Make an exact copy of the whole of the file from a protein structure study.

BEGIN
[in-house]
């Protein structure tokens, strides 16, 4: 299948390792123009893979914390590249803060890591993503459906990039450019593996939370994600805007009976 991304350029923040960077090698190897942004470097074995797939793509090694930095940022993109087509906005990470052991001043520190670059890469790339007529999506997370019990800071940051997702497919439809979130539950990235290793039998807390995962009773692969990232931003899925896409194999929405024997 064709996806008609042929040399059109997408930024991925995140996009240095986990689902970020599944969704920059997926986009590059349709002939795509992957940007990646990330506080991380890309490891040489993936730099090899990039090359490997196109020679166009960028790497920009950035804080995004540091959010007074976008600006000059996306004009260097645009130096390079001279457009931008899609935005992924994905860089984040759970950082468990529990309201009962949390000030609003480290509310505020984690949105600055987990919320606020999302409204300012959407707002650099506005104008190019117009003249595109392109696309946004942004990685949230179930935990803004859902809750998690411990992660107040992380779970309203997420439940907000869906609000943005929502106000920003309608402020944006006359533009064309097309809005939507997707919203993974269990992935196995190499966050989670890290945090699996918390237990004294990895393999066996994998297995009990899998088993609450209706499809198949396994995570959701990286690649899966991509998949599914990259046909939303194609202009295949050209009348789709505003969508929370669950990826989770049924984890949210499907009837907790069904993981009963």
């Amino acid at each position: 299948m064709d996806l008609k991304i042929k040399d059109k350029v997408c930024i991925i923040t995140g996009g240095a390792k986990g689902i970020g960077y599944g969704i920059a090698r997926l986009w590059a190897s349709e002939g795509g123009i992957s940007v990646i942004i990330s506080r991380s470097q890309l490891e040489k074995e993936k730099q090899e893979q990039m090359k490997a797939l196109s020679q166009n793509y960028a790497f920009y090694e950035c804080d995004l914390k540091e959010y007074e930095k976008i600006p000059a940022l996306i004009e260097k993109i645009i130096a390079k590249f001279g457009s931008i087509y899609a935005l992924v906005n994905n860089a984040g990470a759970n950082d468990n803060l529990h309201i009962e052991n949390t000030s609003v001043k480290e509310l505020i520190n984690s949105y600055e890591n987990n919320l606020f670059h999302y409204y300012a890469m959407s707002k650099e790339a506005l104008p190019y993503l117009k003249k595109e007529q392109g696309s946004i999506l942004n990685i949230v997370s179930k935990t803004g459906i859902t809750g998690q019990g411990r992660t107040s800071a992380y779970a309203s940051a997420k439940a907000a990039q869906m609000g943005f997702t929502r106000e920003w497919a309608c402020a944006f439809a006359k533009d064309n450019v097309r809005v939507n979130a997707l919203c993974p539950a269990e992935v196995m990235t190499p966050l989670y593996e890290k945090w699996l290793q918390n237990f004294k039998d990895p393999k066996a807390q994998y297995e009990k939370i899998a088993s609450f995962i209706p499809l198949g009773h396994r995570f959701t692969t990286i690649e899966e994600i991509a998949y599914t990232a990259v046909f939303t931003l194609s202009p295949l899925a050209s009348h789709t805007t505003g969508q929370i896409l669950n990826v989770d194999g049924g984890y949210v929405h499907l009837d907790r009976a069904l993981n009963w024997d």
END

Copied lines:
[in-house]
């Protein structure tokens, strides 16, 4: 299948390792123009893979914390590249803060890591993503459906990039450019593996939370994600805007009976 991304350029923040960077090698190897942004470097074995797939793509090694930095940022993109087509906005990470052991001043520190670059890469790339007529999506997370019990800071940051997702497919439809979130539950990235290793039998807390995962009773692969990232931003899925896409194999929405024997 064709996806008609042929040399059109997408930024991925995140996009240095986990689902970020599944969704920059997926986009590059349709002939795509992957940007990646990330506080991380890309490891040489993936730099090899990039090359490997196109020679166009960028790497920009950035804080995004540091959010007074976008600006000059996306004009260097645009130096390079001279457009931008899609935005992924994905860089984040759970950082468990529990309201009962949390000030609003480290509310505020984690949105600055987990919320606020999302409204300012959407707002650099506005104008190019117009003249595109392109696309946004942004990685949230179930935990803004859902809750998690411990992660107040992380779970309203997420439940907000869906609000943005929502106000920003309608402020944006006359533009064309097309809005939507997707919203993974269990992935196995190499966050989670890290945090699996918390237990004294990895393999066996994998297995009990899998088993609450209706499809198949396994995570959701990286690649899966991509998949599914990259046909939303194609202009295949050209009348789709505003969508929370669950990826989770049924984890949210499907009837907790069904993981009963």
């Amino acid at each position: 299948m064709d996806l008609k991304i042929k040399d059109k350029v997408c930024i991925i923040t995140g996009g240095a390792k986990g689902i970020g960077y599944g969704i920059a090698r997926l986009w590059a190897s349709e002939g795509g123009i992957s940007v990646i942004i990330s506080r991380s470097q890309l490891e040489k074995e993936k730099q090899e893979q990039m090359k490997a797939l196109s020679q166009n793509y960028a790497f920009y090694e950035c804080d995004l914390k540091e959010y007074e930095k976008i600006p000059a940022l996306i004009e260097k993109i645009i130096a390079k590249f001279g457009s931008i087509y899609a935005l992924v906005n994905n860089a984040g990470a759970n950082d468990n803060l529990h309201i009962e052991n949390t000030s609003v001043k480290e509310l505020i520190n984690s949105y600055e890591n987990n919320l606020f670059h999302y409204y300012a890469m959407s707002k650099e790339a506005l104008p190019y993503l117009k003249k595109e007529q392109g696309s946004i999506l942004n990685i949230v997370s179930k935990t803004g459906i859902t809750g998690q019990g411990r992660t107040s800071a992380y779970a309203s940051a997420k439940a907000a990039q869906m609000g943005f997702t929502r106000e920003w497919a309608c402020a944006f439809a006359k533009d064309n450019v097309r809005v939507n979130a997707l919203c993974p539950a269990e992935v196995m990235t190499p966050l989670y593996e890290k945090w699996l290793q918390n237990f004294k039998d990895p393999k066996a807390q994998y297995e009990k939370i899998a088993s609450f995962i209706p499809l198949g009773h396994r995570f959701t692969t990286i690649e899966e994600i991509a998949y599914t990232a990259v046909f939303t931003l194609s202009p295949l899925a050209s009348h789709t805007t505003g969508q929370i896409l669950n990826v989770d194999g049924g984890y949210v929405h499907l009837d907790r009976a069904l993981n009963w024997d």